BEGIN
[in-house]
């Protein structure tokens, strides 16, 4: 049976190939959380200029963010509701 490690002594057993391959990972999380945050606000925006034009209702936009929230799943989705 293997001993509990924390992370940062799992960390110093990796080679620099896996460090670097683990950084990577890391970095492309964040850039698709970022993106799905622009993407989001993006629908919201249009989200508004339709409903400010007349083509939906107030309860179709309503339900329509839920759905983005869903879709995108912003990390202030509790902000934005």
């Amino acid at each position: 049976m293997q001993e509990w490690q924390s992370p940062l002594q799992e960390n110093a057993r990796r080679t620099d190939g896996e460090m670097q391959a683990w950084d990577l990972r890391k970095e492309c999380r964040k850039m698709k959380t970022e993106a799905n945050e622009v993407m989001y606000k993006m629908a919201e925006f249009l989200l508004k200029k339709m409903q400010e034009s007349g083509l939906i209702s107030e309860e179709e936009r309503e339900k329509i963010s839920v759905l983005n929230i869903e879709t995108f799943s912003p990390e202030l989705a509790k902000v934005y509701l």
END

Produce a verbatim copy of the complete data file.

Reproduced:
[in-house]
């Protein structure tokens, strides 16, 4: 049976190939959380200029963010509701 490690002594057993391959990972999380945050606000925006034009209702936009929230799943989705 293997001993509990924390992370940062799992960390110093990796080679620099896996460090670097683990950084990577890391970095492309964040850039698709970022993106799905622009993407989001993006629908919201249009989200508004339709409903400010007349083509939906107030309860179709309503339900329509839920759905983005869903879709995108912003990390202030509790902000934005």
């Amino acid at each position: 049976m293997q001993e509990w490690q924390s992370p940062l002594q799992e960390n110093a057993r990796r080679t620099d190939g896996e460090m670097q391959a683990w950084d990577l990972r890391k970095e492309c999380r964040k850039m698709k959380t970022e993106a799905n945050e622009v993407m989001y606000k993006m629908a919201e925006f249009l989200l508004k200029k339709m409903q400010e034009s007349g083509l939906i209702s107030e309860e179709e936009r309503e339900k329509i963010s839920v759905l983005n929230i869903e879709t995108f799943s912003p990390e202030l989705a509790k902000v934005y509701l």